Back to the Beginning: They Might Be Giants’ Self-Titled Debut vs. Join Us

They Might Be Giants

they might be giants then Back to the Beginning: They Might Be Giants Self Titled Debut vs. Join Us

For some reason I find it incredibly hard to review this inexplicably awesome album. I want to write more than just “adverb-ly adjective” (e.g.: “delightfully quirky,” “amusingly creepy,” “inexplicably awesome”), but when I try to come up with something more, um, profound, I run into a metaphorical brick wall. It’s like John Flansburgh and John Linnell opened up my skull, implanted this album, and then ran away laughing into the night. Each song’s catchy tune and almost (but not quite) nonsense lyrics have embedded themselves into my consciousness, despite the fact that I “discovered” this album after repeated listenings of Flood and Lincoln. I just like this album, much like I just liked those other two early albums; I have no rational reason why.

I mean, I could make up a story about how, after a first listening in college in 1993, I instantly fell in love, but that truly isn’t the case. I don’t like admitting this now, but when I first heard this album back then, I found that it was both easy and hard to listen to. I wanted to compare “Absolutely Bill’s Mood” to Napoleon XIV’s “They’re Coming to Take Me Away,” for example, but the former song wasn’t really just quirky for the sake of being quirky. I mean, I guess you COULD listen to it that way if you wanted to, but you’d do so to your detriment. There’s something more to it, something… else that’s hard for me to describe. I had to just let the album wash over me, over and over again. It wasn’t long before “Don’t Let’s Start” and “Everything Right is Wrong Again” had wormed their way into my brain and I was singing them to myself at lunch in the cafeteria, getting strange looks and knowing nods from those around me.

Join Us

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More polished sound, same unexplainable popularity? I guess? I still find it hard to explain why I like any They Might Be Giants’ album; there’s just something about them. The quirk, the unassuming manner in which that quirk is presented, almost without gimmick (if that even makes sense). This is a band that writes songs in a serious way about subjects that make little sense. In a way, that’s what separates them from bands like Flight of the Conchords, who seem to be very self-aware of their quirk and play it up. (Full disclosure: I love FotC for similar and yet slightly different reasons. However, those reasons matter little in a review about another band; if/when Bret McKenzie and Jemaine Clement write and release another album, you’ll hear those reasons.)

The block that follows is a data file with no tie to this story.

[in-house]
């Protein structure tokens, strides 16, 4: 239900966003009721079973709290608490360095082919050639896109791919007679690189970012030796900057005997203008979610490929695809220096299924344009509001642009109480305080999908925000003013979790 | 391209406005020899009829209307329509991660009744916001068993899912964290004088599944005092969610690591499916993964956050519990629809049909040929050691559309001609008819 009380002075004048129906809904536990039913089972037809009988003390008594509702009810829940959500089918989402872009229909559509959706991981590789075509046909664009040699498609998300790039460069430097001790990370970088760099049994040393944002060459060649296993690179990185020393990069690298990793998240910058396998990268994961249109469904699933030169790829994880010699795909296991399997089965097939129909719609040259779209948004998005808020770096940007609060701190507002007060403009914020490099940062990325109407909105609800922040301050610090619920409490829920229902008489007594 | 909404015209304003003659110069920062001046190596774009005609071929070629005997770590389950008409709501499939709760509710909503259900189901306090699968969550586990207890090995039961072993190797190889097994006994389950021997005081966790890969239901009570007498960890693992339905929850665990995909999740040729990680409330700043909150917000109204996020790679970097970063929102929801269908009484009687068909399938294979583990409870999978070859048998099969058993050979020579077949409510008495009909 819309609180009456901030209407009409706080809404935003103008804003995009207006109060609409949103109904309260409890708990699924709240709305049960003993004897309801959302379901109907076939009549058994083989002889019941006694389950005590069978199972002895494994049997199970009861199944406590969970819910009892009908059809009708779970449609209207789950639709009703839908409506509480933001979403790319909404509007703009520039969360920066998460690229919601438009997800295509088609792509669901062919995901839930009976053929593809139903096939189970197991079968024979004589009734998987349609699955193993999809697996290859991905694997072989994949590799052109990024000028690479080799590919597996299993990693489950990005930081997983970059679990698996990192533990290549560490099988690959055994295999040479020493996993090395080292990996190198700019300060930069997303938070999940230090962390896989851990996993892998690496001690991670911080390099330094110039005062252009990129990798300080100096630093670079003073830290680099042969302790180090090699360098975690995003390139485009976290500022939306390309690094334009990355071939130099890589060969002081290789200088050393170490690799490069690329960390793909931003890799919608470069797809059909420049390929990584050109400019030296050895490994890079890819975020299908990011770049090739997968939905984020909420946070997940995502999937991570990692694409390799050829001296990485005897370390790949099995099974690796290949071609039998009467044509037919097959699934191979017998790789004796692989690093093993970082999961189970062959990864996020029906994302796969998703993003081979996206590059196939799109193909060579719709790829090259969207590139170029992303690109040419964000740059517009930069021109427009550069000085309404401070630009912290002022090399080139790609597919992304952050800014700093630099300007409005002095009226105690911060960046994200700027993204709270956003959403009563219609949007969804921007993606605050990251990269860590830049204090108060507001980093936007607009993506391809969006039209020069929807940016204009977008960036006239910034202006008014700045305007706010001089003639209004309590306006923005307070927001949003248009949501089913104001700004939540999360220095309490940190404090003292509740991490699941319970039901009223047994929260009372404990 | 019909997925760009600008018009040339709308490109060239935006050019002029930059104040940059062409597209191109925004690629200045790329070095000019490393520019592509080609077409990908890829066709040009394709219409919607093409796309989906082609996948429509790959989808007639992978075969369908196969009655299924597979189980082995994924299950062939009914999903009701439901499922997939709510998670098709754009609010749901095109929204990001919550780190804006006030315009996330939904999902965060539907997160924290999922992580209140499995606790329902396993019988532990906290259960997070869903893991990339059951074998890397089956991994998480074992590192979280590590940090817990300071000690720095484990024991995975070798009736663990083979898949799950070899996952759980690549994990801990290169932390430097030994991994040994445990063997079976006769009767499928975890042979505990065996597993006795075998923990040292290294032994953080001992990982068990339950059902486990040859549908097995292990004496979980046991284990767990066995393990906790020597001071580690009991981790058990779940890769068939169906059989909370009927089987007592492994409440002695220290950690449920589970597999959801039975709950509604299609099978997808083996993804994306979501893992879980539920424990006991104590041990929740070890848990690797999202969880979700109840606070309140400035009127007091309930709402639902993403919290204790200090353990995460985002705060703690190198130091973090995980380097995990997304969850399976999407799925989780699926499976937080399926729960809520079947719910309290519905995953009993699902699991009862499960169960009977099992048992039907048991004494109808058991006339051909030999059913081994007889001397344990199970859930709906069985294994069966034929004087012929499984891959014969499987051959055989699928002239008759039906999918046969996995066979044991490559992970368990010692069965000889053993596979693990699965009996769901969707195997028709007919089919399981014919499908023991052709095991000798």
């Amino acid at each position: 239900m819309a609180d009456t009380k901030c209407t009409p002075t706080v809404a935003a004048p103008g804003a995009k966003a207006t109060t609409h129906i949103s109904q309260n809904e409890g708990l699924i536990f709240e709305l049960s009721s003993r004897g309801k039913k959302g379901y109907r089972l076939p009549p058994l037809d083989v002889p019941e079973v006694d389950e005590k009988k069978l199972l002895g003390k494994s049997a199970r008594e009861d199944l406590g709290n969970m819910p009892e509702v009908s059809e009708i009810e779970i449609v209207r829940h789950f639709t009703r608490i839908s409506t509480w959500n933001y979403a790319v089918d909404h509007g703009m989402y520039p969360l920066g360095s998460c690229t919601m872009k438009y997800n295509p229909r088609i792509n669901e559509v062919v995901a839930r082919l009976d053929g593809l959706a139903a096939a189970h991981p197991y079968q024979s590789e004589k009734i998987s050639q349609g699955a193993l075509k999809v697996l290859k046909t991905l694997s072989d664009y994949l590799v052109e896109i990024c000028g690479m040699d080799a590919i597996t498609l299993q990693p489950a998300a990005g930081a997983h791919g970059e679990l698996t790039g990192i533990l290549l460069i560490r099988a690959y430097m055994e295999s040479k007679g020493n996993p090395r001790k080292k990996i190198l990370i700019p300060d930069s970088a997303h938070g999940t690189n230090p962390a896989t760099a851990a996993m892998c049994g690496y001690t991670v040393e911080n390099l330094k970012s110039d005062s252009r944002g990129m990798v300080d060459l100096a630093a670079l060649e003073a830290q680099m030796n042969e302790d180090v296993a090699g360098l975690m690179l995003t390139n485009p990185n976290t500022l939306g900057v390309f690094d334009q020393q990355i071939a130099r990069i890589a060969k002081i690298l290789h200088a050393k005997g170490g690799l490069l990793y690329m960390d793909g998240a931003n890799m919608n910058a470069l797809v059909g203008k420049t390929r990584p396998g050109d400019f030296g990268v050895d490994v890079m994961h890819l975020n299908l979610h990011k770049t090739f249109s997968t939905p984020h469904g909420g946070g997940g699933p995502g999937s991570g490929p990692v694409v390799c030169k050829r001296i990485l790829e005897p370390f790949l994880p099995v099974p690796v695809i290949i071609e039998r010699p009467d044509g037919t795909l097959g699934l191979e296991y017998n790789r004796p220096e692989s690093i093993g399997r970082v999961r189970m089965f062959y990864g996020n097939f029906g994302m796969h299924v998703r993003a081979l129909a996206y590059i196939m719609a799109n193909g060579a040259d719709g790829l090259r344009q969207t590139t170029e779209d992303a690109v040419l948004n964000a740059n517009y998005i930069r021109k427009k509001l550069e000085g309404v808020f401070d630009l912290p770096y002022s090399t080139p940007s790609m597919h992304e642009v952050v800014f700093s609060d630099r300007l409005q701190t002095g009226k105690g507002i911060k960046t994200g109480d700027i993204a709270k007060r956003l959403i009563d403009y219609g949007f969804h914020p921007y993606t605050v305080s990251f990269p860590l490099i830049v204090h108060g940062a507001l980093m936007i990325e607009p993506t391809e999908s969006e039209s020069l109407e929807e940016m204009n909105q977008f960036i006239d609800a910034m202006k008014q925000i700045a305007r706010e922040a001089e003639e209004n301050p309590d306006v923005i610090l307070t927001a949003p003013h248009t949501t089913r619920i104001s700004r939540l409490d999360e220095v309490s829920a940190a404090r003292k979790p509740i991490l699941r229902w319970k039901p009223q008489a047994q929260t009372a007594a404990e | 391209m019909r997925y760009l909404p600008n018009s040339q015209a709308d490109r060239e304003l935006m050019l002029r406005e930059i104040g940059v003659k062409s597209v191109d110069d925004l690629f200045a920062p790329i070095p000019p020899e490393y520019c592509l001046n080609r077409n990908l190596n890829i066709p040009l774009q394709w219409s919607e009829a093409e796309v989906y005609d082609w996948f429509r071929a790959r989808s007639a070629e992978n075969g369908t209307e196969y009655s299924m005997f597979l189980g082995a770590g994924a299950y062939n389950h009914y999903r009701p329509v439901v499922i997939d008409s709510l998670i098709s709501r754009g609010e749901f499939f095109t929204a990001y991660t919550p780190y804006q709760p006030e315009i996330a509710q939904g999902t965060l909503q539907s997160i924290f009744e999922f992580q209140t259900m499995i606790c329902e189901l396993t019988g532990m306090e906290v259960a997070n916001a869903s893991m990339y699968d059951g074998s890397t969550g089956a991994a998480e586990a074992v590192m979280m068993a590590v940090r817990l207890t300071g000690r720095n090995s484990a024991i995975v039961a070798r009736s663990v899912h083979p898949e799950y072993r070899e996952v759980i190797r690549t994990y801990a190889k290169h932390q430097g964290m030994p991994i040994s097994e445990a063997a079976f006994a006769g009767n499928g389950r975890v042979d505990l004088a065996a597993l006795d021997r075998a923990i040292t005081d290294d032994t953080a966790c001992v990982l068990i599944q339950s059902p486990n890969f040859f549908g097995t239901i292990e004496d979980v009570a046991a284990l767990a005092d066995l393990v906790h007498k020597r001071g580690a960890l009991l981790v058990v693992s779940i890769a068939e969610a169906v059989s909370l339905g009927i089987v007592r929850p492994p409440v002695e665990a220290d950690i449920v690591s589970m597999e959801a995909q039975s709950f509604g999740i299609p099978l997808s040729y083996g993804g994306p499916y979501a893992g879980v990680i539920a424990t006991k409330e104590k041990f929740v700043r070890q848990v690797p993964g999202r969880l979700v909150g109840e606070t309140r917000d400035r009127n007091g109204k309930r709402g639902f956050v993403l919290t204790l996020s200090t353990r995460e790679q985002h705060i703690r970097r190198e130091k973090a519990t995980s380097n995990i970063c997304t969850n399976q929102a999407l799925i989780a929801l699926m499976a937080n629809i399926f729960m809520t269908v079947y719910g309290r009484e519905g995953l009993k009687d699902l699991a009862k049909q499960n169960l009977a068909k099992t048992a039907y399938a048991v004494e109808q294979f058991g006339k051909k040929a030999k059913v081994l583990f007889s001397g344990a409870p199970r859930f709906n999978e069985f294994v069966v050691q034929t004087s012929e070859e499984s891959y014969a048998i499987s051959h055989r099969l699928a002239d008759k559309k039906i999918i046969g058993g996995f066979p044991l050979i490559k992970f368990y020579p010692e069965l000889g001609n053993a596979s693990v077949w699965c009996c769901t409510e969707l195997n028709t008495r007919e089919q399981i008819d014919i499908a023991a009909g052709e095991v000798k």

Still, it’s safe to say that this latest effort from the Johns is quite possibly their most musical to date. They seem to have matured musically over the past 25 years without losing that essential They Might Be Giants… feeling. “Never Knew Love” could be an instant radio hit if not for the slightly creepy vibe I get from it (unless I’m missing the point). “Judy Is Your Viet Nam” could have been released about 10 albums ago. And “Canajoharie” is, well, just listen.

Verdict: If you’re at all like me, you’ll love both of these albums for reasons unknown or, at least, reasons you’ll have difficulty articulating. Of course, if you’re at all like me, you’ll have all of the albums in between. Hell, you probably submitted a video to them for the song “Can’t Keep Johnny Down.” Too bad they didn’t pick it, but I think you did a great job anyway.

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